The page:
Flagg: I have written several articles for the General Semantics Bulletin and two that have been published in books — one on dream education and general semantics that appeared in Understanding Sanity and Human Affairs and one on GS group participation exercises.
Levinson: What are some of your other interests besides GS?
Flagg: I am very interested in working with dreams.
Levinson: How did that interest evolve?
Flagg: I had a strong interest in dream analysis for a long time and that enthusiasm became intensified when I met Clara Stewart, who later became my wife in 1966 (Pearl Eppy, a board member of the New York Society for General Semantics, introduced us). Clara knew quite a bit about dream-work. She followed dream expert Kilton Stewart’s system of using dream symbols to improve the work, and I incorporated her knowledge into my dream studies. I find working with dreams is a useful complement to GS — GS emphasizes intellectual and cognitive factors while dreams are useful for understanding unconscious, intuitive levels. Both areas are concerned with knowledge and consciousness and how we know what we know.
Levinson: Are you a member of any dream organizations?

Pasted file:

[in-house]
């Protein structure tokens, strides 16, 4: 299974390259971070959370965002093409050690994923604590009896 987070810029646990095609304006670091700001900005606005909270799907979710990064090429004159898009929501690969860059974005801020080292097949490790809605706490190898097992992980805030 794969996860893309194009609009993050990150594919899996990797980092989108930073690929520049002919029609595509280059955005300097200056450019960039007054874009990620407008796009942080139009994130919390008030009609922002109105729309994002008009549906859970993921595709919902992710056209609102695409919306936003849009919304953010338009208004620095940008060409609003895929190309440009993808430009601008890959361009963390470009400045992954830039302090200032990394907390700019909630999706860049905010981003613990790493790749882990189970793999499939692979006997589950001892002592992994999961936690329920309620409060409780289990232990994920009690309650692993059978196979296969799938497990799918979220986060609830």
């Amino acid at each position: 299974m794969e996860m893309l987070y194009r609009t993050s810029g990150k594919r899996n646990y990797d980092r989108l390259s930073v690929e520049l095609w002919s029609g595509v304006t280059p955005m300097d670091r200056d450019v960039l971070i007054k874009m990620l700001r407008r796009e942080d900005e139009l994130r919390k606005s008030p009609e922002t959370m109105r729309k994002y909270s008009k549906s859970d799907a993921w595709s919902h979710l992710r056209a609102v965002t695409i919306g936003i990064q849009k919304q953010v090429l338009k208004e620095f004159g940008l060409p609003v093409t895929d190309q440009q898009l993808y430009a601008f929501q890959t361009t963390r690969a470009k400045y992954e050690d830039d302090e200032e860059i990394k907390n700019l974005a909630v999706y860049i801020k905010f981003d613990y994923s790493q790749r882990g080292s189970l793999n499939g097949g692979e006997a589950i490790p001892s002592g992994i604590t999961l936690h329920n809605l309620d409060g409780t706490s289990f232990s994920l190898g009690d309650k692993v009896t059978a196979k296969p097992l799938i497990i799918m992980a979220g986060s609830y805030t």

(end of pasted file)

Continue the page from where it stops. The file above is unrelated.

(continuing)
Flagg: I am the vice president of Friends of the Institute of Noetic Science (FIONS). That organization was founded by Edgar Mitchell, the sixth man to walk on the moon. When Mitchell was coming back from the moon he saw the earth, in black space, as a glowing green, blue, and white sphere and this produced in him a feeling of oneness with humanity. When he arrived on terra firma he collected friends of his and organized FIONS. Interestingly, Buckminster Fuller, who gave an AKML lecture, was famous for talking about “spaceship earth.”
Levinson: What are some of your other interests?
Flagg: I like to run. I am a “benefactor member” of the New York Road Runners Club and I have many trophies from races that I have won. I currently do three and four-mile runs in Central Park. I also attend Marine Corps reunions. I served active duty with the Marines during World War II.
Levinson: How has GS changed over the years that you have been involved with it?
Flagg: Many people and organizations have taken pieces and chunks of GS and developed useful offshoots from it. For example, Neil Postman took aspects of general semantics to develop the discipline of media ecology; the field of Neuro-Linguistic Programming took some of the neuro-semantic aspects of GS; and Albert Ellis has emphasized various elements of GS in his psychotherapy.
Levinson: What do you see as the future for GS?
Flagg: We need to get more people involved with GS. At the New York Society for General Semantics we offer meetings focused on verbal and nonverbal communication. We consider ourselves as a matrix for human communication that includes the sciences, humanities, art, dance, architecture, writing, literature, and drama. When people come to our meetings we offer them GS literature and encourage them to subscribe to ETC and learn more about general semantics. The idea is to show that GS is a multi-faceted discipline that expands one’s awareness of oneself and the world.